Perhaps you should check out one of the CicloSDias events in person so you understand how these kind of events unite communities instead of just inconveniencing people. The Executive Director of the Bike Coalition is more than happy to meet you at CicloSDias this Sunday and ride with you to give you a more thorough understanding and insight into what you're writing about for our Neighborhood News. As a journalist, I don't think this is an opportunity you should pass up.
Email me (email@example.com) to arrange a time for you two to cruise CicloSDias together on Sunday.
Thanks, looking forward to it.
@ReaganSD: Your gas taxes go mostly to state and federal highways. Little if any fuel taxes pay for Garnet or Cass. Most of the money for local roads like Garnet and Cass comes from sales and property taxes.
Maybe you should try doing your research before making unsubstantiated claims about your presumed ownership of the road. You don't own the road and you don't pay significantly more for it than bicyclists.
Many people use bicycles as a primary form of transportation. You're just making childish excuses to rationalize your childish delusion that you own the road. You don't own the road. Grow up.
Even without bicycles, traffic has always been slow on Garnet; at least it has been since 1986 when I moved here from Orange County.
I never cease to be amazed by the drama queens who pretend that they are so terribly victimized by having to share the road with bicycles. Of all the things that slow me down on the road, bicycles are by far the least of my problems.
Grow up and learn how to share the road. It's not difficult and it's not a great hardship to maintain safe passing distance or slow down and wait until you can. You would do it for a bus. You would do it for a garbage truck. You would do it for a cement truck. You can do it for a bicyclist.
While I am not a fan of Critical Mass, it happens on one Friday evening a month. It's hardly representative of road conditions in general.
Today I was harassed by no less than 3 different motorists who were angry that I was using the full lane on roads that had multiple lanes. Apparently these ignorant childish self entitled idiots think that the left lane has cooties. What exactly is so horrible about using the left lane to pass a bicyclist safely? In each case, there were conditions which satisfied the exceptions to the keep right rule as specified in CVC 21202(a)(3) or (a)(4) or 21208(a)(3) or (a)(4) or some combination of more than one of those.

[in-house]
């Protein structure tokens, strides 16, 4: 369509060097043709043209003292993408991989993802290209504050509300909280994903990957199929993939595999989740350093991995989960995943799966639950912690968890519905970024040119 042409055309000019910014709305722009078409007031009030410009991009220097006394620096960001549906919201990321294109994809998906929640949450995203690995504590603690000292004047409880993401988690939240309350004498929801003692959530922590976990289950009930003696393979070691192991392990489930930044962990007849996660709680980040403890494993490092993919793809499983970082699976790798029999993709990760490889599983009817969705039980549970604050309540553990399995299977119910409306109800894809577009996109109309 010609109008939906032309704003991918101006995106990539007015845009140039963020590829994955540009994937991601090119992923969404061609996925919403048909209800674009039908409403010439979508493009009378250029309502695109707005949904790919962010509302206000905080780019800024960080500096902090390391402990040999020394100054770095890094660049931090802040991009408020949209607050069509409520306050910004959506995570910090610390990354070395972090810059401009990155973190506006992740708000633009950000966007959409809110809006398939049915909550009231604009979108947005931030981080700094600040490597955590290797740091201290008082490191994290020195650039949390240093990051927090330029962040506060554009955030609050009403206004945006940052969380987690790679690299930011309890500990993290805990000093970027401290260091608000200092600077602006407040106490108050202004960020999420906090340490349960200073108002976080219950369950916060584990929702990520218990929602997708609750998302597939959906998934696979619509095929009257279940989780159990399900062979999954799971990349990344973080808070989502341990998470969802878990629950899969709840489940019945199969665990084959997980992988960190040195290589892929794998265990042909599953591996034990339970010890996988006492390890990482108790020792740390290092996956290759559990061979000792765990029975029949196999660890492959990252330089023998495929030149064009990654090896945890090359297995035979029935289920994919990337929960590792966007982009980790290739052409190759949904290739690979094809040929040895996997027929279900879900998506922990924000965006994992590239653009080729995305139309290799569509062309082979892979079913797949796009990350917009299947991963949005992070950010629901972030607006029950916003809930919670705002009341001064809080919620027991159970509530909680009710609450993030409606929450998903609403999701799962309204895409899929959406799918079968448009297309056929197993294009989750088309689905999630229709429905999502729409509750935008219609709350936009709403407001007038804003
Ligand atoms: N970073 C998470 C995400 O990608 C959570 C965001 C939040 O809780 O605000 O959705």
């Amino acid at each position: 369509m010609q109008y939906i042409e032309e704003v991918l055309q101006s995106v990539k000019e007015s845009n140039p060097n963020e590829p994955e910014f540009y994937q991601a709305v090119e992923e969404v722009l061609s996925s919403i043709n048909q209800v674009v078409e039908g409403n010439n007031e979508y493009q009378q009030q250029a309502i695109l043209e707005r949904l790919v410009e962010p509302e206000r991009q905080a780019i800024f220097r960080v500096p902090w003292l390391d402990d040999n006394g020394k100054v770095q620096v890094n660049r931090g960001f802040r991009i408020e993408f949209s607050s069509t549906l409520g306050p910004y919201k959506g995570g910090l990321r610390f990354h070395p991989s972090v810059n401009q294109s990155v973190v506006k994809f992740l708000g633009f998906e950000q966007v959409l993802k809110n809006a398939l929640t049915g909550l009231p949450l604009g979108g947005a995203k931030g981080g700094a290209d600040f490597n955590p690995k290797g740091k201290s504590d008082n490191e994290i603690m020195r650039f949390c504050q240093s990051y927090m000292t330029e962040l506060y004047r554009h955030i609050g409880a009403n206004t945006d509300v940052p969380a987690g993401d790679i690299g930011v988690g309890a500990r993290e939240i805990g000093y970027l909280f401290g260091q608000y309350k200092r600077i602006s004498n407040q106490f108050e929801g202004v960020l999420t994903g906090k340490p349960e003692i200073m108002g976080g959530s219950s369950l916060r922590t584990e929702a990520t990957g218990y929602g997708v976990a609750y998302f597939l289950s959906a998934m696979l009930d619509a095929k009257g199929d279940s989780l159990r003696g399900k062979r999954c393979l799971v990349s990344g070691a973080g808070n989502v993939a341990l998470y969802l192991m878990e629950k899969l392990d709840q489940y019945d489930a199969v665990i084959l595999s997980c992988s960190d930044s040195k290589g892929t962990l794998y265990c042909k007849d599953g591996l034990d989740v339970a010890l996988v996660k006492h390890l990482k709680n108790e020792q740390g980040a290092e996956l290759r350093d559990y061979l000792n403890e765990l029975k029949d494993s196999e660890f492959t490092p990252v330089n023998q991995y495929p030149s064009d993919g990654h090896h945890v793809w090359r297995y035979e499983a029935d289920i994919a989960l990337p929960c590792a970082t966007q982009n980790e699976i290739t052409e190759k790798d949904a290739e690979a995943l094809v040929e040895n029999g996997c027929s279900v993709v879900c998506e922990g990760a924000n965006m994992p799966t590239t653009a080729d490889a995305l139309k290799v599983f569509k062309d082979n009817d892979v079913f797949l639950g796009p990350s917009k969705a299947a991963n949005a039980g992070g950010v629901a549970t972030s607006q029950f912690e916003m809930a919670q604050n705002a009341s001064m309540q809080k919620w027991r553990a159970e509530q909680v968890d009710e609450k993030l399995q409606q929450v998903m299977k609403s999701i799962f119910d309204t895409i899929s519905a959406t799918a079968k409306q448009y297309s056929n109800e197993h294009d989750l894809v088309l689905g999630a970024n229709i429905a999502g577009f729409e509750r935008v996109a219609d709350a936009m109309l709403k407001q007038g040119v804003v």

Bicyclists actually do have a right to travel on the public roads. I know that's difficult to understand for people who are too lazy to read the law or too illiterate to understand it but it is a fact, nevertheless.
The "ordinance" would be San Diego Municipal Code §84.09 which prohibits riding bicycles on sidewalks in front of businesses.
The three foot passing law will be California state law, CVC 21760, but it does not go into effect until September 16, 2014.
Right now, CVC 21750 requires maintaining safe distance when passing bicyclists but does not define what "safe distance" means. Unfortunately, there are too many sociopaths who seem to think that anything that doesn't involve actual contact qualifies as safe distance.
Hmm~ What be with this 'ordinance' ? When I ride a bike, I wish such clearance (respect) be served in all SD County cities. That's for the sake of motorists who get their THRILL (no exagg) from sideswiping. At the best, making hairline contact --- with bicycles.
"Pacito" 'own a bike business" ('and has become a victim of bicycle over-regulation'). Is "Pacito" sure to be in the correct business? There's other areas of S.D. in the need of better bike shops --- too. Better -- meaning lower cost to its consumers with better customer service. As SDCounty businesses are so cheap--mindset-ed
You are not being held hostage. You can still get where you are going. Is there some reason you can't use Grand instead? I generally prefer Grand to Garnet even during off peak periods but definitely during peak periods.
Nobody asked you to ride a bike 30 miles to work. That's well into the realm of hard core and very few are willing to put in the time and effort to bike commute that far on a regular basis. Why do you think that anyone is asking you to bike commute 30 miles?